Seven ladies tell Gem Fletcher why going inked after breast cancer acquired them feel whole again
I discovered a hardening in my breast in 2005, and although my GP wasn’t concerned, he cast me to get it checked out. It was a total collapse when I found out I had stage 2 breast cancer. I moved for the mastectomy, because I thought it gave me a better probability; and I had a reconstruction because I thought it would be less distressing to wake up with two breasts.
In 2012, I had a recurrence in the same breast. All the hard work they had done with the reconstruction had to be taken out, and I had to have radiotherapy. Sometimes you cannot have reconstruction after radiotherapy, because the skin thickens; but fortunately I was fine. There has know a lot of surgery over the past 12 years.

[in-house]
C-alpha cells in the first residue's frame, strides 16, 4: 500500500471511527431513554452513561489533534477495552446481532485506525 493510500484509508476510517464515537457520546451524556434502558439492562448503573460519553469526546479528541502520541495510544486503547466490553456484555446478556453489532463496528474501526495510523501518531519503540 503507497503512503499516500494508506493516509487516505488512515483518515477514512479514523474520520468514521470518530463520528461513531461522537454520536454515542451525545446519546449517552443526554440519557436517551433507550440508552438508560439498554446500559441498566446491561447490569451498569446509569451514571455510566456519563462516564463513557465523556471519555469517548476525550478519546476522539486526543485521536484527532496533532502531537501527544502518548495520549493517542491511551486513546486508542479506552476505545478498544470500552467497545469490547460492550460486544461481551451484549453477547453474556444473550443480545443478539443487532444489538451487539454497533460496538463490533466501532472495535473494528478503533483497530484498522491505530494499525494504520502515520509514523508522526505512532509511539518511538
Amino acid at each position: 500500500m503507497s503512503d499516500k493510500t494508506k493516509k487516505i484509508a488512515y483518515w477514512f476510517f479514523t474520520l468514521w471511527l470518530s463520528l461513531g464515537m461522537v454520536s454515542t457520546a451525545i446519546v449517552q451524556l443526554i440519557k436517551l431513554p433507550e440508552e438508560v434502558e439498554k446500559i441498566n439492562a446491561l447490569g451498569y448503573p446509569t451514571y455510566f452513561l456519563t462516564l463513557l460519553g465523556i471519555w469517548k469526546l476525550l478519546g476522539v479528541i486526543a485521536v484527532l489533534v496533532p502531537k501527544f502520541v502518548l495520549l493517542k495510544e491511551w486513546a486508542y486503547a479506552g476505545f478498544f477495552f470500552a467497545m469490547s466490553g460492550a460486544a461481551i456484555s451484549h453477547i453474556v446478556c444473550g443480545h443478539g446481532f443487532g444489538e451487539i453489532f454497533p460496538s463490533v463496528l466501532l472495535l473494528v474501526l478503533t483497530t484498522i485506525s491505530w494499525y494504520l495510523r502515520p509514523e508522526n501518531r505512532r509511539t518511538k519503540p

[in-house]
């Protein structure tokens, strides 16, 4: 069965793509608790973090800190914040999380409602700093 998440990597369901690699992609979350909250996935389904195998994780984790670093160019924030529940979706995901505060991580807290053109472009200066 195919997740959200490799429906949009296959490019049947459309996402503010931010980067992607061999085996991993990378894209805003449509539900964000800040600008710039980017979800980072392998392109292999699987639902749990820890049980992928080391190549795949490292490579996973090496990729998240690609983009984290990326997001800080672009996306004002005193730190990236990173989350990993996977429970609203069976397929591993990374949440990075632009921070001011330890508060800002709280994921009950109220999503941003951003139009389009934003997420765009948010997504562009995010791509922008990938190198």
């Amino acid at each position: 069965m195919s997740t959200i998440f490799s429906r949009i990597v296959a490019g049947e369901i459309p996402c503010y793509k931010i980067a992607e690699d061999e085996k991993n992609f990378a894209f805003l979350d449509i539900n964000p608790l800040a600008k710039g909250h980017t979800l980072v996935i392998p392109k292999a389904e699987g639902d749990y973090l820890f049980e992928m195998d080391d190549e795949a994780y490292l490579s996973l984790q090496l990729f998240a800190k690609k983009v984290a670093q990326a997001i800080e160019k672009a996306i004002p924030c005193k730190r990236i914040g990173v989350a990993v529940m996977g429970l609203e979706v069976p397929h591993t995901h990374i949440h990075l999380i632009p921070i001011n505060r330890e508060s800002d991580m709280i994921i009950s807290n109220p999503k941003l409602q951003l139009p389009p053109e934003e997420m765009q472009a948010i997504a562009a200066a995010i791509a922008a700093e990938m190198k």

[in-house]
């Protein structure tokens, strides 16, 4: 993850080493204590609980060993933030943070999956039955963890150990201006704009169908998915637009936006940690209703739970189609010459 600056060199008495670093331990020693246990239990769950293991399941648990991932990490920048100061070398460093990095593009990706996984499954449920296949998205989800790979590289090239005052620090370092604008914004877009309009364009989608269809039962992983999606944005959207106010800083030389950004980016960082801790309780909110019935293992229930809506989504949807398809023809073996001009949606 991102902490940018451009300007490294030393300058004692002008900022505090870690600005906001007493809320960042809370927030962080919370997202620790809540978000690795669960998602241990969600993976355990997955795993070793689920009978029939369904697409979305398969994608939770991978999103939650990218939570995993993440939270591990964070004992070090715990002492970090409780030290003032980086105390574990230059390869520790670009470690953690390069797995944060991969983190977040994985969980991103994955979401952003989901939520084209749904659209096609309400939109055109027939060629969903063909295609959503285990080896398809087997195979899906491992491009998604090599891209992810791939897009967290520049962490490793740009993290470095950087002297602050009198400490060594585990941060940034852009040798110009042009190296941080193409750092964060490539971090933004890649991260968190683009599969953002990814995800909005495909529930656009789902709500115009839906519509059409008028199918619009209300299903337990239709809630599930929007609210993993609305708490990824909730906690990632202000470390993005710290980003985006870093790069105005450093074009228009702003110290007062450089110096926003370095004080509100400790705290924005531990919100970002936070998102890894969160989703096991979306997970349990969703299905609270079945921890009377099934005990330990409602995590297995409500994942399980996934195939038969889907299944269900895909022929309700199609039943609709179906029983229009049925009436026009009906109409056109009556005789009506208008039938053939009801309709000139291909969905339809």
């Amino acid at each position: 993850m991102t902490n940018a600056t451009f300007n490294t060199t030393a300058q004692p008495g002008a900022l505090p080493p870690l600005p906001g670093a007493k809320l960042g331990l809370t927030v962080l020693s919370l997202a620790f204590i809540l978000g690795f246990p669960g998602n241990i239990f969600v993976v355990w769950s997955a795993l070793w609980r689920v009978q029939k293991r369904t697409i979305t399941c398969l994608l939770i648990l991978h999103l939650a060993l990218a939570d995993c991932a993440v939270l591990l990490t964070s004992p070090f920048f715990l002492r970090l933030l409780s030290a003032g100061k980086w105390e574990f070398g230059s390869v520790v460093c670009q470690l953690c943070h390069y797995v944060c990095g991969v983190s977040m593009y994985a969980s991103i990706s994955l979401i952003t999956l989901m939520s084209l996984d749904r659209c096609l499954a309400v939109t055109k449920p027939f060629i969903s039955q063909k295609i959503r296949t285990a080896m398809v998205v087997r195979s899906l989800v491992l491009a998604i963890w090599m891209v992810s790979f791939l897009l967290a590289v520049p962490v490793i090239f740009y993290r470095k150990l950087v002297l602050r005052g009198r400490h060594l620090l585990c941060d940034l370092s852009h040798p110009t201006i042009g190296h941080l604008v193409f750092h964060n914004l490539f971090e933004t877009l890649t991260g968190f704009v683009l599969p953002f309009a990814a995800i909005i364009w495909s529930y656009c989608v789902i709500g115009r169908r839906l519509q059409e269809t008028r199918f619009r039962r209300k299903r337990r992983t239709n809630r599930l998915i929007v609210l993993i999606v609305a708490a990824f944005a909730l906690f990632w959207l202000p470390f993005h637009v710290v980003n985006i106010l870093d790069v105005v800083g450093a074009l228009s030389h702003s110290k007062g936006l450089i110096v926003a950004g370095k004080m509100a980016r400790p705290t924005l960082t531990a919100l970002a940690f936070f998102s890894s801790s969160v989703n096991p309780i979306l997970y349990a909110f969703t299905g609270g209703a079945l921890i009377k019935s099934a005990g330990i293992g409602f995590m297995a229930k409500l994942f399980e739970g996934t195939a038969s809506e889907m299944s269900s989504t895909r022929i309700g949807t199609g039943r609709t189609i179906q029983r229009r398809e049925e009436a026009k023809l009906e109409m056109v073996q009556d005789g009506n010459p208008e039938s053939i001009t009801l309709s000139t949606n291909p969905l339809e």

Deciding to have the tattoo done was an empowering act in itself. I worked with Julie from Flaming Gun in Colchester, and she was amazing. It should certainly boosted my confidence; I exactly adore looking at my tattoo and wish I had done it earlier. The repugnance of what really happened to me in those 12 years was written in the scars I discovered every day: me as a survivor, but likewise the surgery, the chemotherapy and the teat reconstruction. Every day I had to face the raw truth of what happened to me in the reflect. Now, my body artwork is something beautiful to look at.
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